July 14, 2012
Author: Garine Tomassian
As part of the environmental health vector control group, we went on many adventures, traveling from farm to farm, learning about the 3 most common diseases–malaria, dengue, & leishmaniasis. One of the most memorable experiences was when we followed-up with a family living on the Hacienda Rio Tocumen ranch, where both the Mr. & Mrs. Munoz had presented with leishmaniasis.
“I received my treatment from foreigners rather than the local clinic, and a year and a half later, I’m still healing from this disease.”
The wife sought treatment for the disease from the “Gringo” physicians that were visiting the neighborhood; the treatment consisted of only a medicated patch, which was inadequate for resolving the issue–as captured by the quote: “I received my treatment from foreigners rather than the local clinic, and a year and a half later, I’m still healing from this disease”.
Mario, on the other hand, sought treatment at the local clinic & subsequently, at the Gorges Hospital, where they preceded to remove the larvae from the infection/ bite site; Now, thanks to having sought the standard treatment as recommended by Panama’s health professionals at the Gorges Hospital, his disease is resolved. He was so committed to the health promotion cause that he was able to convince his workers, who are of Ngobe Bugle heritage to overcome their barriers to treatment, & to seek the standard treatment at the local clinic. Such barriers included transportation, & misconceptions & cultural stigma surrounding the clinics. This prompted me to develop a flyer covering some symptoms & prevention tips that I thought was important to communicate to the Panamanian people. This disease is a growing public health problem in tropical & sub-tropical countries; it’s endemic in 88 countries worldwide including Bangladesh, India, Brazil, Peru, Saudi Arabia, & Syria. Annually number of dengue infections is an estimated 2 million with currently 12 million people infected. In Panama, in 2009, there is a total number of 1,866 cases of Dengue in Panama; 55.1 per 100,000 persons. Prevention is key!! This was something we thought was most important & something we tried to emphasize through all of our deliverables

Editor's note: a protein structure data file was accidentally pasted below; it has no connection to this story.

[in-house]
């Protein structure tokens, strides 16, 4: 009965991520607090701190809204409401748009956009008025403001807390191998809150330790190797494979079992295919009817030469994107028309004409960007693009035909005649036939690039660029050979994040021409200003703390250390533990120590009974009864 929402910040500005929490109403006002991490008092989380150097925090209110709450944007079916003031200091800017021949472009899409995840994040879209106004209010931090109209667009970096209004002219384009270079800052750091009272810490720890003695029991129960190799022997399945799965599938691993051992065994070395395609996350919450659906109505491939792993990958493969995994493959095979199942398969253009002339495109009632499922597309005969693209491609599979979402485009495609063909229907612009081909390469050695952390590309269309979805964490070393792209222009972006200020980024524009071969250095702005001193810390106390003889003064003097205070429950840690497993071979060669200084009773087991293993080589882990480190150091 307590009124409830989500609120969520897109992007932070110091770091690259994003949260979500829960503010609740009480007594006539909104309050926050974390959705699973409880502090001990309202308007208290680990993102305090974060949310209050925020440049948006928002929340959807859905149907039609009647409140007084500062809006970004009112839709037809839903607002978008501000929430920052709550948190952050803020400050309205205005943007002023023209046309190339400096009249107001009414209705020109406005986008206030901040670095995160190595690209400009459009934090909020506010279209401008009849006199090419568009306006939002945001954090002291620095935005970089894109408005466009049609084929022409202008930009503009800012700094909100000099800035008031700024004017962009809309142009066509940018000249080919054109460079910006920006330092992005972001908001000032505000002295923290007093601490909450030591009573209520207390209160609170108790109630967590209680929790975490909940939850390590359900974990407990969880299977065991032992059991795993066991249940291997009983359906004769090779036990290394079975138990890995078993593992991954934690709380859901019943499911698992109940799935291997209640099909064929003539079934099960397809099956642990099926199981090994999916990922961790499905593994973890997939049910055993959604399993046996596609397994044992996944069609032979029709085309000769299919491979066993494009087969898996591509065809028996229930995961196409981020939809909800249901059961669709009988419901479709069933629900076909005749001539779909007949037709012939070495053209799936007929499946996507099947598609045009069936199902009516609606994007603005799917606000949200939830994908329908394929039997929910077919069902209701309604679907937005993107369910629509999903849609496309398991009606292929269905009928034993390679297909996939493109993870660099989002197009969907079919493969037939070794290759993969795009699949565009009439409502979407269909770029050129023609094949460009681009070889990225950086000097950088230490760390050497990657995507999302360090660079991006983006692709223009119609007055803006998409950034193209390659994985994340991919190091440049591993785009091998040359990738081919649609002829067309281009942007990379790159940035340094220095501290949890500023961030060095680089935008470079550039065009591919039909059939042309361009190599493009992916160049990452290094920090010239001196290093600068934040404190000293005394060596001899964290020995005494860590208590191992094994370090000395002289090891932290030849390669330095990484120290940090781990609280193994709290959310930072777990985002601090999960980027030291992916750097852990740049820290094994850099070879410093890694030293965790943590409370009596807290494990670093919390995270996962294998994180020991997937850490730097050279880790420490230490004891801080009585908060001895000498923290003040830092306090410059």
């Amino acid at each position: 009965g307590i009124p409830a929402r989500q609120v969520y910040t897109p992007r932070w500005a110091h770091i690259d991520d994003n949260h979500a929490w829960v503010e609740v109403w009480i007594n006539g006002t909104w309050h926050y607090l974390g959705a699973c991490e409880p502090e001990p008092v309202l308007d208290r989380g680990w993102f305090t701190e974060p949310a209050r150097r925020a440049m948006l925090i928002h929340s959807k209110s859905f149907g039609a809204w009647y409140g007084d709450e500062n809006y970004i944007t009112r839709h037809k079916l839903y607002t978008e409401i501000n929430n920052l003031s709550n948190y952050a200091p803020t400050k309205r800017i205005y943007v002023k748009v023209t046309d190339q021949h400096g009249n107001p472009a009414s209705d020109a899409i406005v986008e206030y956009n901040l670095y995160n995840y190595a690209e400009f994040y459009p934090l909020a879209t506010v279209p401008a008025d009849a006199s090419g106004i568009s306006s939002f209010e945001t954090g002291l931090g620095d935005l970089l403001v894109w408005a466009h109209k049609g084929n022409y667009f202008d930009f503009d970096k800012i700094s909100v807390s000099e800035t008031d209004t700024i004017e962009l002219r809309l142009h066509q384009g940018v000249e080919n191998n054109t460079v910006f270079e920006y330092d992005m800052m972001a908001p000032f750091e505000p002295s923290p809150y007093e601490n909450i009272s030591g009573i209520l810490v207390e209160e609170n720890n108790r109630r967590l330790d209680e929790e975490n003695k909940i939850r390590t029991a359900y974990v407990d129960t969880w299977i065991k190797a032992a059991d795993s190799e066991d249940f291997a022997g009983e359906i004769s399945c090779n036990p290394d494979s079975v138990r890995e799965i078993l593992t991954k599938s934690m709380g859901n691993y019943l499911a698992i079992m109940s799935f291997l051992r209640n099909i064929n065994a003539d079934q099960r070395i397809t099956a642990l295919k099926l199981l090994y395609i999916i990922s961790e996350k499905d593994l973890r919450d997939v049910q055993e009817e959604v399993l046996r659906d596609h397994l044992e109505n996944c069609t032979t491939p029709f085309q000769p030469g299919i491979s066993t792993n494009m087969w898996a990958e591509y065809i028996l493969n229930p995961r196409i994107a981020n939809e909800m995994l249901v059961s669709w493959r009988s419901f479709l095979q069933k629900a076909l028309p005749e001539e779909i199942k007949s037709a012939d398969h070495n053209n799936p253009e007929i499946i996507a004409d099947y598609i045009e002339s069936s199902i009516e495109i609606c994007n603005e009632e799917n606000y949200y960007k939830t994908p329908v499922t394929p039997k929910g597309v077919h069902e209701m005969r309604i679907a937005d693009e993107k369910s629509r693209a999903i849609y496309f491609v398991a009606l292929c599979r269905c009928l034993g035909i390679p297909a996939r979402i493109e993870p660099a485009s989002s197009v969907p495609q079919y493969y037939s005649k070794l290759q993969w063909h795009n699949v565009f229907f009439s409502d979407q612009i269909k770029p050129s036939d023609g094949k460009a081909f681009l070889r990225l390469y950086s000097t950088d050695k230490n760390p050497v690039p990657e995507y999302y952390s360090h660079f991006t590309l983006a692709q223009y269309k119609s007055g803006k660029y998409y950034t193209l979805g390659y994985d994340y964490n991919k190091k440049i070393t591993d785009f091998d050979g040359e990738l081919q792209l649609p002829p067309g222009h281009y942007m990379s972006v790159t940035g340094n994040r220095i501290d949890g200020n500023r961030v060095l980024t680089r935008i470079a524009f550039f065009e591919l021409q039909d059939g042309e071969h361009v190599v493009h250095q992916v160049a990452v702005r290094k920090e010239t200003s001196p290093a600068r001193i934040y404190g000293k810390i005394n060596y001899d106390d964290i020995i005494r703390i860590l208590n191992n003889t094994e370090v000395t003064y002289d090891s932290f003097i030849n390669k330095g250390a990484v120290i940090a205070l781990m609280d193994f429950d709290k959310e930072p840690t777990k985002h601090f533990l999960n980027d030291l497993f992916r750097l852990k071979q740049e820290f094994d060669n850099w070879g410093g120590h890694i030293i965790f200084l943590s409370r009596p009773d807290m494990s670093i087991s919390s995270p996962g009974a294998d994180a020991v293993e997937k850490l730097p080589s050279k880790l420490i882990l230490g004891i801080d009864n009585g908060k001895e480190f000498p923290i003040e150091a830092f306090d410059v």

More about the MPH Panama Practicum
A group of 15 University of Southern California graduate students are researching public health in Panama City, Panama, for a two-week international practicum, organized by the USC Master of Public Health (MPH) program. The students have been divided into three groups to work on maternal and child health, vaccination, environmental infectious diseases, nutrition and physical activity.
One group will be surveying patients about the healthcare system at a local clinic and proposing interventions to improve vaccination, infant development and women’s health. Another group will be in the field responding to outbreaks of environmentally spread infectious diseases and working to control common vectors such as mosquitoes. The last group will be calculating body mass index measurements for elementary school students and developing methods to improve nutrition and exercise within the school.
During their trip, the students will also be attending lectures on Panama’s healthcare system and statistics as well as visiting a remote indigenous tribe. Before leaving Panama, each student will be providing a deliverable that is intended to improve health in Panama.
These blog posts have been re-posted here with permission and can also be viewed at panama.usc.edu.